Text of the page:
When I was 12 years old, I found a record of Ravi Shankar that my parents owned but had never played for me. I had heard sitar in the Beatles’ music so I was intrigued and put Ravi’s music onto the turntable. I remember the psychedelic album cover and each track, though I’ve since lost the vinyl. Ravi played “Raga Desh” and “Raga Abhogi,” and there was a magnificent tabla solo in jhaptal by the late great Ustad Allah Rakha, father of Zakir Hussain.

I remember closing my eyes and becoming immersed in the music. Though I had no understanding of what was happening technically, I had a truly transcendent experience that day. Listening to this music on big, late-’70s headphones with my eyes closed, I had the feeling of bathing under a waterfall of music. I had never listened to music with track lengths of 15-25 minutes, and this “otherworldly” music completely captivated this American kid.From that moment I was obsessed with  sitar.

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It wasn’t until I went to school in India at 15 that I was able to study sitar and tabla from my first teacher, Ajit Singh. Later, I attended college at the California Institute of the Arts, majoring in Indian music under Amiya Dasgupta, a direct 50-year disciple of Ravi Shankar. Amiyaji passed away in 1996, and I continued my studies with a leading sarod disciple of Ustad Ali Akbar Khan, Rajeev Taranath. Rajeev had come to Los Angeles to replace Amiya’s position at Cal Arts, and this led me to meet Ravi Shankar.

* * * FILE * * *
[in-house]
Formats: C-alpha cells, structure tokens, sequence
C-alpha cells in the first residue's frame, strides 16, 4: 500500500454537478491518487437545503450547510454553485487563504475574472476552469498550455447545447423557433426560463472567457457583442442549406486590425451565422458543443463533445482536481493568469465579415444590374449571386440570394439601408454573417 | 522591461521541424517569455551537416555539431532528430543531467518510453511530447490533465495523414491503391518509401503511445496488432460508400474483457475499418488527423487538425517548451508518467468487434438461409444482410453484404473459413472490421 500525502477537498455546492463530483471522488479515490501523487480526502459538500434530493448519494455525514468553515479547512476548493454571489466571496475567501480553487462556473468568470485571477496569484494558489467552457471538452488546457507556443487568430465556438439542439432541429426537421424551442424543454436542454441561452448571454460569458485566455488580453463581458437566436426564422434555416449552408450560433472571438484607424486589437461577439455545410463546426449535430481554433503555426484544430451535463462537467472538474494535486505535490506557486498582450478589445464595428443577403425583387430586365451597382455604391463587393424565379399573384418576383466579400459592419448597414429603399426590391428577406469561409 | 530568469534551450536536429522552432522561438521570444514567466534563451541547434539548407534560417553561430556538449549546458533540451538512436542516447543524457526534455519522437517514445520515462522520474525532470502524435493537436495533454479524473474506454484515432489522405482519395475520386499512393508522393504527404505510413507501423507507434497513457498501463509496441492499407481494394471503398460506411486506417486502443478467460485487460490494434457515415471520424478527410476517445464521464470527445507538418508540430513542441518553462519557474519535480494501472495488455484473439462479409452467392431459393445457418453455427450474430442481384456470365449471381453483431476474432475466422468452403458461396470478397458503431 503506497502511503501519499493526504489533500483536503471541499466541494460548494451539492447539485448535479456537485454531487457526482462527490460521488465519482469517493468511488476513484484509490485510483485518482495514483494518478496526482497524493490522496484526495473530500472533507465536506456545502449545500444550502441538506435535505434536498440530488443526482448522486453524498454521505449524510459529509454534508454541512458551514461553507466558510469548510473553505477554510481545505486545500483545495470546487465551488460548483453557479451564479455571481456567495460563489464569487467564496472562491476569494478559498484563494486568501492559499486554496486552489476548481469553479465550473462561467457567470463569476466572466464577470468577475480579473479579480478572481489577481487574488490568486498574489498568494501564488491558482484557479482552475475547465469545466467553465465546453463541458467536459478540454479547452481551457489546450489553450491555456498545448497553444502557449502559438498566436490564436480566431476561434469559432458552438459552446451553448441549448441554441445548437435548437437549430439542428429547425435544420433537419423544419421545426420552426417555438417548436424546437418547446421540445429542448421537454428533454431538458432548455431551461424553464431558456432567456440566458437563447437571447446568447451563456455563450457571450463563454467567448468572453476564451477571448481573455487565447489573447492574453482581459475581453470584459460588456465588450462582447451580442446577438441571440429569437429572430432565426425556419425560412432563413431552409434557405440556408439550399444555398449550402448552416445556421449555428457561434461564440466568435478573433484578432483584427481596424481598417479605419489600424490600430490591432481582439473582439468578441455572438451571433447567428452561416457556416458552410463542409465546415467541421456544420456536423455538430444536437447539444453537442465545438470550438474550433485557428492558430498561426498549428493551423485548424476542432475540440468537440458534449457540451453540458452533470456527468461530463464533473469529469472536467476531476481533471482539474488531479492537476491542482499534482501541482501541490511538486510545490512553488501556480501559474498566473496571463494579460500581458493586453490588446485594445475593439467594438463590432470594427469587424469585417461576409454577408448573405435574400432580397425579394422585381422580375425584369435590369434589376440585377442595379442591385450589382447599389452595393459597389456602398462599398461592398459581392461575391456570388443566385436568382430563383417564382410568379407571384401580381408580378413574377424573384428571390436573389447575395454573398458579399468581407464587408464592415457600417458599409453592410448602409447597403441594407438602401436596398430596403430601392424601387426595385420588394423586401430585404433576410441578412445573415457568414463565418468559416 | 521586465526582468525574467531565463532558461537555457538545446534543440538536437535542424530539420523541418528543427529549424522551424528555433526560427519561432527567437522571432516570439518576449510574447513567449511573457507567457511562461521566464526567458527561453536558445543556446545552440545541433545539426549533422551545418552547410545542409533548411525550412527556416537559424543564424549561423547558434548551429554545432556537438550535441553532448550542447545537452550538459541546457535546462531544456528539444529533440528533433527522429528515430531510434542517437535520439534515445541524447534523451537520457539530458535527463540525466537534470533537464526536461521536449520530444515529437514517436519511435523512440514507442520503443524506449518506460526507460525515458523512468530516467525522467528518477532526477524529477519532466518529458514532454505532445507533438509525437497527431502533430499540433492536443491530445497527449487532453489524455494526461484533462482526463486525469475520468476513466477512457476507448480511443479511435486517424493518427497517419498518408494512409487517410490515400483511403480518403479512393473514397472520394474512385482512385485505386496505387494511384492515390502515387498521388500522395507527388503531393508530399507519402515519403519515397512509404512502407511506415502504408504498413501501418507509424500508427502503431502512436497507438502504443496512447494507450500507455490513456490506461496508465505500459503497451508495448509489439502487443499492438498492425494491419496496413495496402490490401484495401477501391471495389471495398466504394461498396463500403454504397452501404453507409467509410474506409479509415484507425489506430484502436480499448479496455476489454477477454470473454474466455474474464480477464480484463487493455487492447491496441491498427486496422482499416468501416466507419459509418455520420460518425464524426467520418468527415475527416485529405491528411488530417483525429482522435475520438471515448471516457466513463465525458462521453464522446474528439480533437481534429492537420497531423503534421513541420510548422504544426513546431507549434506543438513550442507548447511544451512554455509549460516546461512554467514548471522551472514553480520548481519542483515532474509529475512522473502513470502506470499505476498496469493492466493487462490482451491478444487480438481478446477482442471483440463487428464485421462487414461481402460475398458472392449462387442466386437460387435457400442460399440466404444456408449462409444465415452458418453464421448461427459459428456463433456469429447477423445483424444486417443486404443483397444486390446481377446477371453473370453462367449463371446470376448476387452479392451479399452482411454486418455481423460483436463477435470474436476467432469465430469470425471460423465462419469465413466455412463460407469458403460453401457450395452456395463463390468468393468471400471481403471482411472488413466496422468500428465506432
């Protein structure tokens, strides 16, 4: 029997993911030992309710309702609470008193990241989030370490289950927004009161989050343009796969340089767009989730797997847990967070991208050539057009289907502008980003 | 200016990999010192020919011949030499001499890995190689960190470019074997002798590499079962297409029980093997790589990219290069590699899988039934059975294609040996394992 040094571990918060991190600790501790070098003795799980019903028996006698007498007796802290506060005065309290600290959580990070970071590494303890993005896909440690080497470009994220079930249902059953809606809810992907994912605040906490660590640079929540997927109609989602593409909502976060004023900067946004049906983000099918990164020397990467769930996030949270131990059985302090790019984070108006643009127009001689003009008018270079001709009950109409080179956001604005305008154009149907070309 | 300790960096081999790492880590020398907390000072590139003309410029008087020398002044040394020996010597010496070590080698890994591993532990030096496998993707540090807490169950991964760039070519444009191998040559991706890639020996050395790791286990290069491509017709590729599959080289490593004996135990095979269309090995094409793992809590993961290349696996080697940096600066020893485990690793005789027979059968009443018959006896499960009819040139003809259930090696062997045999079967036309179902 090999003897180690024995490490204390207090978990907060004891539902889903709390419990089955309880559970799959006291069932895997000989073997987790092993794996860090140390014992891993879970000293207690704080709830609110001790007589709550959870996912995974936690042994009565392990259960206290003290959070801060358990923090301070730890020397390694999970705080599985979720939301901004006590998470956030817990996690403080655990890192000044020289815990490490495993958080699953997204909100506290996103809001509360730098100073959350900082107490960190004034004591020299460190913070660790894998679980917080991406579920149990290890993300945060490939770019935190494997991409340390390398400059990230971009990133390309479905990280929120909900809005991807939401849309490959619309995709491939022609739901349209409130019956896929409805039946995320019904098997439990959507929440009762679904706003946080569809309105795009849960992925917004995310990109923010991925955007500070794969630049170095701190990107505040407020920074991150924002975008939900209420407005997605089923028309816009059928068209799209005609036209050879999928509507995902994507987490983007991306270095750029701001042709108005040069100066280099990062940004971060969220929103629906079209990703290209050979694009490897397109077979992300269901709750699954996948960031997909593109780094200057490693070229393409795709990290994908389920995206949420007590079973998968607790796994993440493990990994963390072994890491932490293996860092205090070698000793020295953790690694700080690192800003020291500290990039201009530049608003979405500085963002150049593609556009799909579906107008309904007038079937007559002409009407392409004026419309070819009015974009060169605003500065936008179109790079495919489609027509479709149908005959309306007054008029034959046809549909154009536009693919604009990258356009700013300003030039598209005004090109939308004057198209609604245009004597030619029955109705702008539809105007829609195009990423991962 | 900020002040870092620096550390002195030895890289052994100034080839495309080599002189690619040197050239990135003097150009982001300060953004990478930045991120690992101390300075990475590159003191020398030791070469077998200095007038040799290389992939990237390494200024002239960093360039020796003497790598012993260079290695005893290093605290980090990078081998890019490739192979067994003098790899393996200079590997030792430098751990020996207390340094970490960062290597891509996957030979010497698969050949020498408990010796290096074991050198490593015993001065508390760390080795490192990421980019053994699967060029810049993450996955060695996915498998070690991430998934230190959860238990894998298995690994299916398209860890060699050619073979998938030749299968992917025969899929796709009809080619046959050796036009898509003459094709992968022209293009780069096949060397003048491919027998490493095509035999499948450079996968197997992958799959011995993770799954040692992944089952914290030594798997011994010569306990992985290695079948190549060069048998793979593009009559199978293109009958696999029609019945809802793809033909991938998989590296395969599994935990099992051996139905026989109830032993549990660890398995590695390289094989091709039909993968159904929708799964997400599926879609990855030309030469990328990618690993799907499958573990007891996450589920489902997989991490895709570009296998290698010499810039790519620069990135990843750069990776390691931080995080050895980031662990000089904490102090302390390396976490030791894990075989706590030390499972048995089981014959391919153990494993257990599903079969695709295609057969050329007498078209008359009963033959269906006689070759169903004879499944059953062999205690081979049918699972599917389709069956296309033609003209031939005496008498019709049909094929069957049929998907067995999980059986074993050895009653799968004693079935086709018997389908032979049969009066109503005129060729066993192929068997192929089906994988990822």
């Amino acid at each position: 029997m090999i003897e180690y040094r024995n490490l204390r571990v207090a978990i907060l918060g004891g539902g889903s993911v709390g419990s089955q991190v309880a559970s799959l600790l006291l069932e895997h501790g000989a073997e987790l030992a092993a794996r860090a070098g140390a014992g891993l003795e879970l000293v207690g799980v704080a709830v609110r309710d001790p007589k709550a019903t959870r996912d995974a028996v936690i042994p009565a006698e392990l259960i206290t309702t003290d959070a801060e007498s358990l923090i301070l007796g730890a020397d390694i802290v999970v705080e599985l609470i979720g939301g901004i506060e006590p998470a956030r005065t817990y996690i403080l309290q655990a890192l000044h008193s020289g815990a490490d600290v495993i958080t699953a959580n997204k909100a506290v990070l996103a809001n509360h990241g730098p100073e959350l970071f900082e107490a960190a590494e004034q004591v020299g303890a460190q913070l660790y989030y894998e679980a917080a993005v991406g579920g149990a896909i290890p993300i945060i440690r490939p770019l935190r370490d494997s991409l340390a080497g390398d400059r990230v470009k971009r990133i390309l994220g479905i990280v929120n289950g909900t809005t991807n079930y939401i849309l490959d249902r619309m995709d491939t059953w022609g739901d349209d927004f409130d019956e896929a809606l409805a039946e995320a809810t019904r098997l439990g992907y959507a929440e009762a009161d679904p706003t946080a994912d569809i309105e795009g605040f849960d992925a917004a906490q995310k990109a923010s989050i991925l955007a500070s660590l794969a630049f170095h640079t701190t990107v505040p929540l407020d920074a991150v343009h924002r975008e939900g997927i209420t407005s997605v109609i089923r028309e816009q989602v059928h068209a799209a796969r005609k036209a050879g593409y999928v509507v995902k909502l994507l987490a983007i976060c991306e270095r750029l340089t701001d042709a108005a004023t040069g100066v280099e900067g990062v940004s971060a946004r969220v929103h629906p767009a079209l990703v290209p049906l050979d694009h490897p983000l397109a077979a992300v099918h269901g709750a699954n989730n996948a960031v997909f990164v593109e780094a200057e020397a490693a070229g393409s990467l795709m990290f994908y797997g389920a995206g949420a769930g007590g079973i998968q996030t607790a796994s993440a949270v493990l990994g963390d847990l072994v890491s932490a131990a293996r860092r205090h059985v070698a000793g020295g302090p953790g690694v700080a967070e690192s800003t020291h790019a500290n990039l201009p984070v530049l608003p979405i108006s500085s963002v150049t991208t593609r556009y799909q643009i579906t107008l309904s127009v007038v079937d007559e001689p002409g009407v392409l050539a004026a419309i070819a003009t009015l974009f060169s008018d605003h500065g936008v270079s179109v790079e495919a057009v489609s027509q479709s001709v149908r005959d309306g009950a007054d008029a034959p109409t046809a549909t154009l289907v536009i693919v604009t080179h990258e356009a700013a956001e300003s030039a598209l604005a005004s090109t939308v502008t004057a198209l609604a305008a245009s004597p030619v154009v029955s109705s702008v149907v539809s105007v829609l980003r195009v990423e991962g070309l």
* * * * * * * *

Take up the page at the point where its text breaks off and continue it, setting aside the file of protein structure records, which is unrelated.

I was backstage at Ravi’s 75th birthday concert, produced by the Music Circle in Pasadena, and managed to introduce myself to him as a longtime student of Amiya’s. Ravi immediately looked me in the eyes and told me I was part of their family and invited me to his home in San Diego to continue my talim (studies) with him.  When I told him that I had begun to learn from Rajeev, he, unbeknownst to me, respectfully asked Rajeev (a junior artist to Ravi who he had taught at several points) if it would be OK to teach me. This was the beginning of beautiful relationship with Guruji, and I had the great honor of accompanying him on several tours and learning from him over the next 15 years.
The masetro’s output of creative excellence across borders, traditions, and idioms have earned him perhaps his most appropriate title, christened by his close friend, the late George Harrison, as “the Godfather of World Music.”
Raviji’s mark has stood the test of time for a number of reasons. Apart from his innovations in music, his sitar playing, and a myriad of successful contemporary explorations, his dedication as a master performer and as a teacher of the ancient raga forms have always been at the forefront of his artistic vision. It is openly recognized by Indian classical musicians across a spectrum of gharanas (styles) that his ragdar (purity of raga) is of the highest caliber.